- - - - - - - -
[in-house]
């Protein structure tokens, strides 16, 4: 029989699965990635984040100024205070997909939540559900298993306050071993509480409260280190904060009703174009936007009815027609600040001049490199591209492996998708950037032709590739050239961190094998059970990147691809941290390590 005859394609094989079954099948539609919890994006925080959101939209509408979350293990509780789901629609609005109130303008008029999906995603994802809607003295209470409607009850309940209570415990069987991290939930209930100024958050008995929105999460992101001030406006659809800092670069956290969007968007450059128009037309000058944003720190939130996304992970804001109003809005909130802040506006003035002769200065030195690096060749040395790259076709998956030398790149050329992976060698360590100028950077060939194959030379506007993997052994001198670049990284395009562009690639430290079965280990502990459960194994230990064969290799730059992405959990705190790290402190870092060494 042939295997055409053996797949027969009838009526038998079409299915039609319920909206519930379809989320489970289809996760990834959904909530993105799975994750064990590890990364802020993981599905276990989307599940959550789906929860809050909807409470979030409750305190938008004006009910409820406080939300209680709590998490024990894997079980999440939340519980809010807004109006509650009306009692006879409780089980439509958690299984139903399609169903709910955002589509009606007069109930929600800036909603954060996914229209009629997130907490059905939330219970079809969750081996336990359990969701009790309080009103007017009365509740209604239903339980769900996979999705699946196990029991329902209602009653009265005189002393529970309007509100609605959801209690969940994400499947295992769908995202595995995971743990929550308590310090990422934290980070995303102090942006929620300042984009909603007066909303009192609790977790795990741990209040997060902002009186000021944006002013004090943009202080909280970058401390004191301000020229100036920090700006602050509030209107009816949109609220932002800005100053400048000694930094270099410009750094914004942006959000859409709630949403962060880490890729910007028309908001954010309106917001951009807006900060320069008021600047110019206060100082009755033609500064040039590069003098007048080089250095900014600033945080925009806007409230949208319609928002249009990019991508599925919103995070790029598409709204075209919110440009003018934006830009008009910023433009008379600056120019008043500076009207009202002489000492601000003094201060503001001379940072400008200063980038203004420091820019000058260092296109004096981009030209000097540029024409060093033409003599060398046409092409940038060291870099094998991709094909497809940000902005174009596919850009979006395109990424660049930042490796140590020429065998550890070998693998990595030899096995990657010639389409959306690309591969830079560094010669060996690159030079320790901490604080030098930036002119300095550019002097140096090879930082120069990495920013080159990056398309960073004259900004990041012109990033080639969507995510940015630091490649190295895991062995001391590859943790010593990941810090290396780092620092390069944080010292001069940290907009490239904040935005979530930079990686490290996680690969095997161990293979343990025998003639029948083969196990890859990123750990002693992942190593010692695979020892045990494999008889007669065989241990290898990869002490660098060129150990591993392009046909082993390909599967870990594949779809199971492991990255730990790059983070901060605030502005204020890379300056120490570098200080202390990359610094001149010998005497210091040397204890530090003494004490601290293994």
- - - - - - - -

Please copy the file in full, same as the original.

[in-house]
């Protein structure tokens, strides 16, 4: 029989699965990635984040100024205070997909939540559900298993306050071993509480409260280190904060009703174009936007009815027609600040001049490199591209492996998708950037032709590739050239961190094998059970990147691809941290390590 005859394609094989079954099948539609919890994006925080959101939209509408979350293990509780789901629609609005109130303008008029999906995603994802809607003295209470409607009850309940209570415990069987991290939930209930100024958050008995929105999460992101001030406006659809800092670069956290969007968007450059128009037309000058944003720190939130996304992970804001109003809005909130802040506006003035002769200065030195690096060749040395790259076709998956030398790149050329992976060698360590100028950077060939194959030379506007993997052994001198670049990284395009562009690639430290079965280990502990459960194994230990064969290799730059992405959990705190790290402190870092060494 042939295997055409053996797949027969009838009526038998079409299915039609319920909206519930379809989320489970289809996760990834959904909530993105799975994750064990590890990364802020993981599905276990989307599940959550789906929860809050909807409470979030409750305190938008004006009910409820406080939300209680709590998490024990894997079980999440939340519980809010807004109006509650009306009692006879409780089980439509958690299984139903399609169903709910955002589509009606007069109930929600800036909603954060996914229209009629997130907490059905939330219970079809969750081996336990359990969701009790309080009103007017009365509740209604239903339980769900996979999705699946196990029991329902209602009653009265005189002393529970309007509100609605959801209690969940994400499947295992769908995202595995995971743990929550308590310090990422934290980070995303102090942006929620300042984009909603007066909303009192609790977790795990741990209040997060902002009186000021944006002013004090943009202080909280970058401390004191301000020229100036920090700006602050509030209107009816949109609220932002800005100053400048000694930094270099410009750094914004942006959000859409709630949403962060880490890729910007028309908001954010309106917001951009807006900060320069008021600047110019206060100082009755033609500064040039590069003098007048080089250095900014600033945080925009806007409230949208319609928002249009990019991508599925919103995070790029598409709204075209919110440009003018934006830009008009910023433009008379600056120019008043500076009207009202002489000492601000003094201060503001001379940072400008200063980038203004420091820019000058260092296109004096981009030209000097540029024409060093033409003599060398046409092409940038060291870099094998991709094909497809940000902005174009596919850009979006395109990424660049930042490796140590020429065998550890070998693998990595030899096995990657010639389409959306690309591969830079560094010669060996690159030079320790901490604080030098930036002119300095550019002097140096090879930082120069990495920013080159990056398309960073004259900004990041012109990033080639969507995510940015630091490649190295895991062995001391590859943790010593990941810090290396780092620092390069944080010292001069940290907009490239904040935005979530930079990686490290996680690969095997161990293979343990025998003639029948083969196990890859990123750990002693992942190593010692695979020892045990494999008889007669065989241990290898990869002490660098060129150990591993392009046909082993390909599967870990594949779809199971492991990255730990790059983070901060605030502005204020890379300056120490570098200080202390990359610094001149010998005497210091040397204890530090003494004490601290293994």